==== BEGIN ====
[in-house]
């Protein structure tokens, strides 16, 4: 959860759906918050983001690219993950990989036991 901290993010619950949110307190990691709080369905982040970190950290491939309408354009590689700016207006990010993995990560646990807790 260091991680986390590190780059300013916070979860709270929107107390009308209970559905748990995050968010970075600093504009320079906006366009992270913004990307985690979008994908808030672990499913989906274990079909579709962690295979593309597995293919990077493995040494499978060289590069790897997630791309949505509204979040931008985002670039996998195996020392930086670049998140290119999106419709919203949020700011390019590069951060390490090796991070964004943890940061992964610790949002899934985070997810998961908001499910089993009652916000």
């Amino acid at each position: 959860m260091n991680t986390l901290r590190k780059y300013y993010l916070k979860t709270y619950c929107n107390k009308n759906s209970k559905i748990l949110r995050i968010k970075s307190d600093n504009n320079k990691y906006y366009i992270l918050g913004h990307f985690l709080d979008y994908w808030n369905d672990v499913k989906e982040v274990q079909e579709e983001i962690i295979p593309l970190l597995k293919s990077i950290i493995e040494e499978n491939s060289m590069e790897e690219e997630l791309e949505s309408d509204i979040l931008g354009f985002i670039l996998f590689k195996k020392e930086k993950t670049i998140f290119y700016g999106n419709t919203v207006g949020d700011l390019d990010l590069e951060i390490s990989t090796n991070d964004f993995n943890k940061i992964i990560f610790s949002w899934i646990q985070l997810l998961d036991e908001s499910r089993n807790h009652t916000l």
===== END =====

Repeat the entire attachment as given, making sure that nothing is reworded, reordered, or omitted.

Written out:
[in-house]
């Protein structure tokens, strides 16, 4: 959860759906918050983001690219993950990989036991 901290993010619950949110307190990691709080369905982040970190950290491939309408354009590689700016207006990010993995990560646990807790 260091991680986390590190780059300013916070979860709270929107107390009308209970559905748990995050968010970075600093504009320079906006366009992270913004990307985690979008994908808030672990499913989906274990079909579709962690295979593309597995293919990077493995040494499978060289590069790897997630791309949505509204979040931008985002670039996998195996020392930086670049998140290119999106419709919203949020700011390019590069951060390490090796991070964004943890940061992964610790949002899934985070997810998961908001499910089993009652916000």
């Amino acid at each position: 959860m260091n991680t986390l901290r590190k780059y300013y993010l916070k979860t709270y619950c929107n107390k009308n759906s209970k559905i748990l949110r995050i968010k970075s307190d600093n504009n320079k990691y906006y366009i992270l918050g913004h990307f985690l709080d979008y994908w808030n369905d672990v499913k989906e982040v274990q079909e579709e983001i962690i295979p593309l970190l597995k293919s990077i950290i493995e040494e499978n491939s060289m590069e790897e690219e997630l791309e949505s309408d509204i979040l931008g354009f985002i670039l996998f590689k195996k020392e930086k993950t670049i998140f290119y700016g999106n419709t919203v207006g949020d700011l390019d990010l590069e951060i390490s990989t090796n991070d964004f993995n943890k940061i992964i990560f610790s949002w899934i646990q985070l997810l998961d036991e908001s499910r089993n807790h009652t916000l």